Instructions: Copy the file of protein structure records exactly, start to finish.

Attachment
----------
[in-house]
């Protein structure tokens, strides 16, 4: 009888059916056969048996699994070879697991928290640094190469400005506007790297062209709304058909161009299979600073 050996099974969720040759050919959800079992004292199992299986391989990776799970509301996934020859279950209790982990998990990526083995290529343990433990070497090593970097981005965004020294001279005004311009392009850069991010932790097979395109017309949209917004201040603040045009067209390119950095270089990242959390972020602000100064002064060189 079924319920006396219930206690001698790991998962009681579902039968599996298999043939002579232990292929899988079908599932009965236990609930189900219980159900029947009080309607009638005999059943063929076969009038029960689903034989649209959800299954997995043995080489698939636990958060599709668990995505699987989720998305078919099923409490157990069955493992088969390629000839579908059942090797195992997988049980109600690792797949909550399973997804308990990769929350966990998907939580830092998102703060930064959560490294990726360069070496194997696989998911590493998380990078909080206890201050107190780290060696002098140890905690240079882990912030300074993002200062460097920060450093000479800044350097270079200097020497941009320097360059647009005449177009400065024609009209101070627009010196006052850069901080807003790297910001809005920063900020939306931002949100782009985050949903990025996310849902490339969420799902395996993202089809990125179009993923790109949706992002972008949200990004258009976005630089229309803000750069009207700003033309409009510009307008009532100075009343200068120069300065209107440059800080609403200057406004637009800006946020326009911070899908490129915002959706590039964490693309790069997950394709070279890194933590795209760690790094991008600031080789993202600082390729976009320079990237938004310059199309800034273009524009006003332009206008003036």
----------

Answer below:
[in-house]
């Protein structure tokens, strides 16, 4: 009888059916056969048996699994070879697991928290640094190469400005506007790297062209709304058909161009299979600073 050996099974969720040759050919959800079992004292199992299986391989990776799970509301996934020859279950209790982990998990990526083995290529343990433990070497090593970097981005965004020294001279005004311009392009850069991010932790097979395109017309949209917004201040603040045009067209390119950095270089990242959390972020602000100064002064060189 079924319920006396219930206690001698790991998962009681579902039968599996298999043939002579232990292929899988079908599932009965236990609930189900219980159900029947009080309607009638005999059943063929076969009038029960689903034989649209959800299954997995043995080489698939636990958060599709668990995505699987989720998305078919099923409490157990069955493992088969390629000839579908059942090797195992997988049980109600690792797949909550399973997804308990990769929350966990998907939580830092998102703060930064959560490294990726360069070496194997696989998911590493998380990078909080206890201050107190780290060696002098140890905690240079882990912030300074993002200062460097920060450093000479800044350097270079200097020497941009320097360059647009005449177009400065024609009209101070627009010196006052850069901080807003790297910001809005920063900020939306931002949100782009985050949903990025996310849902490339969420799902395996993202089809990125179009993923790109949706992002972008949200990004258009976005630089229309803000750069009207700003033309409009510009307008009532100075009343200068120069300065209107440059800080609403200057406004637009800006946020326009911070899908490129915002959706590039964490693309790069997950394709070279890194933590795209760690790094991008600031080789993202600082390729976009320079990237938004310059199309800034273009524009006003332009206008003036």